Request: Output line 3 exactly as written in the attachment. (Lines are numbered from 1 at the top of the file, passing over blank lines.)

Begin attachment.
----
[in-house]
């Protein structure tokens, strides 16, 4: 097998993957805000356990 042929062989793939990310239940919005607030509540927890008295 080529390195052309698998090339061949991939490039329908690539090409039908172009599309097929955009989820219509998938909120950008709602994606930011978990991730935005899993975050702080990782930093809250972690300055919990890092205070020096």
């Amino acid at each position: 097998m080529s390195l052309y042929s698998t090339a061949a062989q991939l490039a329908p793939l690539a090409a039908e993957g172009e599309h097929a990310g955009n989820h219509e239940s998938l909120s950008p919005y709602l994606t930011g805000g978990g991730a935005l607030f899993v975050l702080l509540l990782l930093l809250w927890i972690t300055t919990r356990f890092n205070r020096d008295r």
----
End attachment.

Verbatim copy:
């Amino acid at each position: 097998m080529s390195l052309y042929s698998t090339a061949a062989q991939l490039a329908p793939l690539a090409a039908e993957g172009e599309h097929a990310g955009n989820h219509e239940s998938l909120s950008p919005y709602l994606t930011g805000g978990g991730a935005l607030f899993v975050l702080l509540l990782l930093l809250w927890i972690t300055t919990r356990f890092n205070r020096d008295r």